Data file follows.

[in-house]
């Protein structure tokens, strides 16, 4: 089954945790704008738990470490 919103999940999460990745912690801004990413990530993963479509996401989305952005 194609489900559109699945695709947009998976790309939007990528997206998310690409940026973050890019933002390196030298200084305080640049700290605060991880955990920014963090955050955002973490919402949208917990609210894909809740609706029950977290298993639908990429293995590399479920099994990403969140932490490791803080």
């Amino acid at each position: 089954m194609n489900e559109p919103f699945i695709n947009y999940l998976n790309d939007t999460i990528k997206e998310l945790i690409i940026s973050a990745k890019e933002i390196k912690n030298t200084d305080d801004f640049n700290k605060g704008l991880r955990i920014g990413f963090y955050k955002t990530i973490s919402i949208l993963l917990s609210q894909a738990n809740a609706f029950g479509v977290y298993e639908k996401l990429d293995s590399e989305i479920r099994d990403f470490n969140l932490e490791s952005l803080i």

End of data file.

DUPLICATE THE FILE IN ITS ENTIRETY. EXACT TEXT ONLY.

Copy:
[in-house]
């Protein structure tokens, strides 16, 4: 089954945790704008738990470490 919103999940999460990745912690801004990413990530993963479509996401989305952005 194609489900559109699945695709947009998976790309939007990528997206998310690409940026973050890019933002390196030298200084305080640049700290605060991880955990920014963090955050955002973490919402949208917990609210894909809740609706029950977290298993639908990429293995590399479920099994990403969140932490490791803080």
């Amino acid at each position: 089954m194609n489900e559109p919103f699945i695709n947009y999940l998976n790309d939007t999460i990528k997206e998310l945790i690409i940026s973050a990745k890019e933002i390196k912690n030298t200084d305080d801004f640049n700290k605060g704008l991880r955990i920014g990413f963090y955050k955002t990530i973490s919402i949208l993963l917990s609210q894909a738990n809740a609706f029950g479509v977290y298993e639908k996401l990429d293995s590399e989305i479920r099994d990403f470490n969140l932490e490791s952005l803080i």